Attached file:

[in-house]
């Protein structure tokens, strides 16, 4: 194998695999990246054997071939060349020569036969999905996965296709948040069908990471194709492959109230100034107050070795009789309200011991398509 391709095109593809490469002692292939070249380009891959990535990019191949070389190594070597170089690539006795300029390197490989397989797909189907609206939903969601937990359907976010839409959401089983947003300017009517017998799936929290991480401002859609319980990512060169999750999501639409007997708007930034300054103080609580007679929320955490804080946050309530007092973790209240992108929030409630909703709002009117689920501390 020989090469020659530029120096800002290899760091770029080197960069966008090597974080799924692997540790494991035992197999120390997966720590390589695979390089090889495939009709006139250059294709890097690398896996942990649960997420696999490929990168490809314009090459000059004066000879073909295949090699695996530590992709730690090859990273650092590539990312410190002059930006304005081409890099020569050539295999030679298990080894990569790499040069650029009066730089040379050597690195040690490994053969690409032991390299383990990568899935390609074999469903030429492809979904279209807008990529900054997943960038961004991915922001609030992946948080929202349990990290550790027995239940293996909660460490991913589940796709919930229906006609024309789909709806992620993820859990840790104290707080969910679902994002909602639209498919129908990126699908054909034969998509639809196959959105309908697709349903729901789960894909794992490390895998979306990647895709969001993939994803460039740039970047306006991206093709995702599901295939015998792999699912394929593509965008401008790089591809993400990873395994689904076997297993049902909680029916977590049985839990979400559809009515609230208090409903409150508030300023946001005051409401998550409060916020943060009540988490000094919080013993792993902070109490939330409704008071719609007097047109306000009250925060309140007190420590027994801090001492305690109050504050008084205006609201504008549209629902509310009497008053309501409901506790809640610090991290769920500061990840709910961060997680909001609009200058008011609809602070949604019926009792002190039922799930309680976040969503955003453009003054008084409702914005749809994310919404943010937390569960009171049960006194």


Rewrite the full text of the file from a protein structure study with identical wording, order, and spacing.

[in-house]
């Protein structure tokens, strides 16, 4: 194998695999990246054997071939060349020569036969999905996965296709948040069908990471194709492959109230100034107050070795009789309200011991398509 391709095109593809490469002692292939070249380009891959990535990019191949070389190594070597170089690539006795300029390197490989397989797909189907609206939903969601937990359907976010839409959401089983947003300017009517017998799936929290991480401002859609319980990512060169999750999501639409007997708007930034300054103080609580007679929320955490804080946050309530007092973790209240992108929030409630909703709002009117689920501390 020989090469020659530029120096800002290899760091770029080197960069966008090597974080799924692997540790494991035992197999120390997966720590390589695979390089090889495939009709006139250059294709890097690398896996942990649960997420696999490929990168490809314009090459000059004066000879073909295949090699695996530590992709730690090859990273650092590539990312410190002059930006304005081409890099020569050539295999030679298990080894990569790499040069650029009066730089040379050597690195040690490994053969690409032991390299383990990568899935390609074999469903030429492809979904279209807008990529900054997943960038961004991915922001609030992946948080929202349990990290550790027995239940293996909660460490991913589940796709919930229906006609024309789909709806992620993820859990840790104290707080969910679902994002909602639209498919129908990126699908054909034969998509639809196959959105309908697709349903729901789960894909794992490390895998979306990647895709969001993939994803460039740039970047306006991206093709995702599901295939015998792999699912394929593509965008401008790089591809993400990873395994689904076997297993049902909680029916977590049985839990979400559809009515609230208090409903409150508030300023946001005051409401998550409060916020943060009540988490000094919080013993792993902070109490939330409704008071719609007097047109306000009250925060309140007190420590027994801090001492305690109050504050008084205006609201504008549209629902509310009497008053309501409901506790809640610090991290769920500061990840709910961060997680909001609009200058008011609809602070949604019926009792002190039922799930309680976040969503955003453009003054008084409702914005749809994310919404943010937390569960009171049960006194």